Various single-sign-on systems can be hoodwinked to allow miscreants to log in as strangers without their password, all thanks to bungled programming.
Specifically, the vulnerable authentication suites mishandle information submitted in the XML-like Security Assertion Markup Language (SAML). These weaknesses can be potentially exploited by hackers to log into systems, masquerade as other users, and access their accounts.
Single-sign-on systems (SSOs), for those who don't know, are typically used by enterprises, and large websites, to allow users and customers to log into lots of different services using one username and password pair – plus any two-factor authentication methods, of course. It means folks can sign into apps on phones, webpages on their desktop PCs, and so on, using one set of credentials.
According to the US Homeland Security-backed CERT, the Duo Network Gateway, OneLogin’s python-saml and ruby-saml, Clever’s saml2-js, the OmniAuth-SAML, and the Shibboleth openSAML C++ SSO toolkits are vulnerable to authentication bypass attacks. Vendors of similar technology are potentially affected, too.
The security shortcomings were first discovered by Duo in its own product, and follow up work revealed that other makers of SSO software were also affected. This is therefore a new class of bug, lying within the processing of SAML data.
Duo worked closely with US-CERT and the aforementioned developers since December to patch the bugs, and went public with its findings on Tuesday now that all the fixes are, we're told, available.
According to CERT: "A remote attacker can modify SAML content for a SAML service provider without invalidating the cryptographic signature, which may allow attackers to bypass primary authentication for the affected SAML service provider."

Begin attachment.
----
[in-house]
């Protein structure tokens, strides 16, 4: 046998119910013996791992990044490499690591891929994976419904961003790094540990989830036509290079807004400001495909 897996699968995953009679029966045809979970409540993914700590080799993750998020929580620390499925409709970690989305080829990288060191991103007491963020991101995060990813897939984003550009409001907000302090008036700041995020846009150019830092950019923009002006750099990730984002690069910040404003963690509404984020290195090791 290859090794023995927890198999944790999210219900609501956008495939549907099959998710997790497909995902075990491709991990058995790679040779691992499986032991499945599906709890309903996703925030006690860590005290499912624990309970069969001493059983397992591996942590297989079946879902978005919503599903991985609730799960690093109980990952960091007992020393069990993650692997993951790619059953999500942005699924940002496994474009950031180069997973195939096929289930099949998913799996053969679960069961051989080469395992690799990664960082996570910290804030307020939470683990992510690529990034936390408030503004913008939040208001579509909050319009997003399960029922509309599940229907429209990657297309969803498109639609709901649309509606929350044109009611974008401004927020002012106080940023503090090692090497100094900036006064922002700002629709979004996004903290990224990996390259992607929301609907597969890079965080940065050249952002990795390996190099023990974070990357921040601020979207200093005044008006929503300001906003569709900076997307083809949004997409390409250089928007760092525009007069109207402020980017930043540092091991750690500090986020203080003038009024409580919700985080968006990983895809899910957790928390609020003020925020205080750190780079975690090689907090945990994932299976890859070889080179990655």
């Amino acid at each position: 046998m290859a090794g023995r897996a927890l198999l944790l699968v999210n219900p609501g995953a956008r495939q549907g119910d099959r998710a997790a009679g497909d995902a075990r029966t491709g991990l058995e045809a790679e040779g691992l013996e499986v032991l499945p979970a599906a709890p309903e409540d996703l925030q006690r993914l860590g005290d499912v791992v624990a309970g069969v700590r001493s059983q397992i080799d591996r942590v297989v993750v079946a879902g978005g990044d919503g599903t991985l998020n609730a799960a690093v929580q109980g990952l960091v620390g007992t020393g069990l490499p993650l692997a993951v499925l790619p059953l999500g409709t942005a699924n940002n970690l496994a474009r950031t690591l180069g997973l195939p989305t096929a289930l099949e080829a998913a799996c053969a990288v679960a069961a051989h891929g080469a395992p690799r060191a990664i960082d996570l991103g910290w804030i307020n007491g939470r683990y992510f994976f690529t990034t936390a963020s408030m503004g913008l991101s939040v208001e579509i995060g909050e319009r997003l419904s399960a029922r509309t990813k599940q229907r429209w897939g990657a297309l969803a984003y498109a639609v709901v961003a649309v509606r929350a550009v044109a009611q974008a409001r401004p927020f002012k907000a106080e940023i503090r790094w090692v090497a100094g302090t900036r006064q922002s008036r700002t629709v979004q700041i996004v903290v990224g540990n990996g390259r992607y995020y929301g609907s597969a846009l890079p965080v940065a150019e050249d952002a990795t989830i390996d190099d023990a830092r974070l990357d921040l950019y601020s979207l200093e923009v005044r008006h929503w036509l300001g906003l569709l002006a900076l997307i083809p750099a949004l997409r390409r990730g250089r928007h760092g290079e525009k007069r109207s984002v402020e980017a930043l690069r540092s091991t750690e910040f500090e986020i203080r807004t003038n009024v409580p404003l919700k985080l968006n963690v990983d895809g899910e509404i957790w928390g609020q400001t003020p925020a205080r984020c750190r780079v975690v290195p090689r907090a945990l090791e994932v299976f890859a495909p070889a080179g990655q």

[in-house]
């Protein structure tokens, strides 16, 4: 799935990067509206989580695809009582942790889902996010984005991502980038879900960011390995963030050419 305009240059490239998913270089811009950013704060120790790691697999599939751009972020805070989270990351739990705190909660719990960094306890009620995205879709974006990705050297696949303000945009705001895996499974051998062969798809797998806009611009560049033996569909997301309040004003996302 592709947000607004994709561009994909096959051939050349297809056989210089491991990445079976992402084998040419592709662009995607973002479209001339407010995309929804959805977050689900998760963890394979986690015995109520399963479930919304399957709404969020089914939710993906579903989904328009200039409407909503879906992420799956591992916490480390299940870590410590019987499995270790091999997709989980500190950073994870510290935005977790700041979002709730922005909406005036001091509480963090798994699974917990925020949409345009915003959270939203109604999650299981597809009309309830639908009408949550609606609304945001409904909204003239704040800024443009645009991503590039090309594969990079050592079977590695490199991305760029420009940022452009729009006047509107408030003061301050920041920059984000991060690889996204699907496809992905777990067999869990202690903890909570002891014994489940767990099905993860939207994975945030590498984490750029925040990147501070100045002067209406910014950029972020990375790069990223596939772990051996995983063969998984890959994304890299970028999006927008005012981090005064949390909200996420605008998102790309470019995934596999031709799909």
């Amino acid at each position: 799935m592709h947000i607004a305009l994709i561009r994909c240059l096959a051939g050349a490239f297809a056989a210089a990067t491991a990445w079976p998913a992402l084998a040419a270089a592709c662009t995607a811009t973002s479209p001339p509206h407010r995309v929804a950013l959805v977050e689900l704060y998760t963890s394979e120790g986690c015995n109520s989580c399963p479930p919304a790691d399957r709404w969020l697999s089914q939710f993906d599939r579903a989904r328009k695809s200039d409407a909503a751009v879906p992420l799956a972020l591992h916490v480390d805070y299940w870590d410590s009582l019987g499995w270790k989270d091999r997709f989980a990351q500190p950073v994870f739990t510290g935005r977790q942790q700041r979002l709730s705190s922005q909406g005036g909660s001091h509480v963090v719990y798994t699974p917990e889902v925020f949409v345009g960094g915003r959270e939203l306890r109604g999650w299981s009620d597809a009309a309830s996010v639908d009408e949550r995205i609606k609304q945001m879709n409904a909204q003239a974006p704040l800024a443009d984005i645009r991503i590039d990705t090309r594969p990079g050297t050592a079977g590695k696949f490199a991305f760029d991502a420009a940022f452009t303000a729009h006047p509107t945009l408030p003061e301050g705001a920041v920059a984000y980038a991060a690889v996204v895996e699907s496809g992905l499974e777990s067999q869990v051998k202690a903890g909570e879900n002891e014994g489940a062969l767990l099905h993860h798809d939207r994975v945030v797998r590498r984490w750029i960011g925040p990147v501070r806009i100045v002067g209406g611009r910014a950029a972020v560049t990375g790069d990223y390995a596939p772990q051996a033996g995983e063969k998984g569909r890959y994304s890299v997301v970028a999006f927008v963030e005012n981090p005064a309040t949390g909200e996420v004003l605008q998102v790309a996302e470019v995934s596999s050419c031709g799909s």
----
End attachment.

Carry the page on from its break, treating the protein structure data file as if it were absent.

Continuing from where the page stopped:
That sounds as though any unauthenticated scumbag can gain control of any account. However, Duo's Kelby Ludwig noted that to practically exploit this class of security hole, an attacker has to be logged in. Thus, the flaws allows a rogue user or customer to impersonate another person on the system, which still isn't very nice.
"This vulnerability can allow an attacker with authenticated access to trick SAML systems into authenticating as a different user without knowledge of the victim user’s password," explained Ludwig.
Ludwig's advisory has the full technical details, but to briefly summarize: when signing in, the system that performs the identity check produces a SAML response, which is sent to the system providing the service. This response contains, among other things, the account ID of the user logging in, and a digital signature of the data. That signature is supposed to ensure the information is tamper-proof: a tweaked response will not match its signature, and thus will be discarded.
It is, however, possible to log into an identity system, and carefully alter the valid SAML response so that it has a stranger's account ID instead of your own, all while keeping the signature valid. This modified access key is then presented to the service provider, and it appears to be legitimately generated by the identity checking system, due to the valid signature. Thus, you can log in as the stranger using this forged SAML response.
The trick is to exploit the fact that XML comments are skipped when generating the signature, but are not fully skipped when extracting the user account ID string. Oops.
Steve Manzuik, director of security research at Duo Security, told El Reg that the advisory is in "no way an attempt to criticize competitors’ products. In fact, the coordinated disclosure alongside our own customer notification is intended to do the exact opposite."
"This vulnerability was identified during an internal review to vet possible software dependencies," he explained. "It was after we identified that issue, that we felt other SAML libraries could be affected by the same or similar issues. That hypothesis turned out to be correct. We found a vulnerability that affects multiple SAML libraries. These libraries can be used by organizations to enable, for example, Single-Sign-On between websites in their organization."
So: check your SSO library or provider for any security updates, and apply them when you can, ideally before miscreants start to exploit this class of bug. ®
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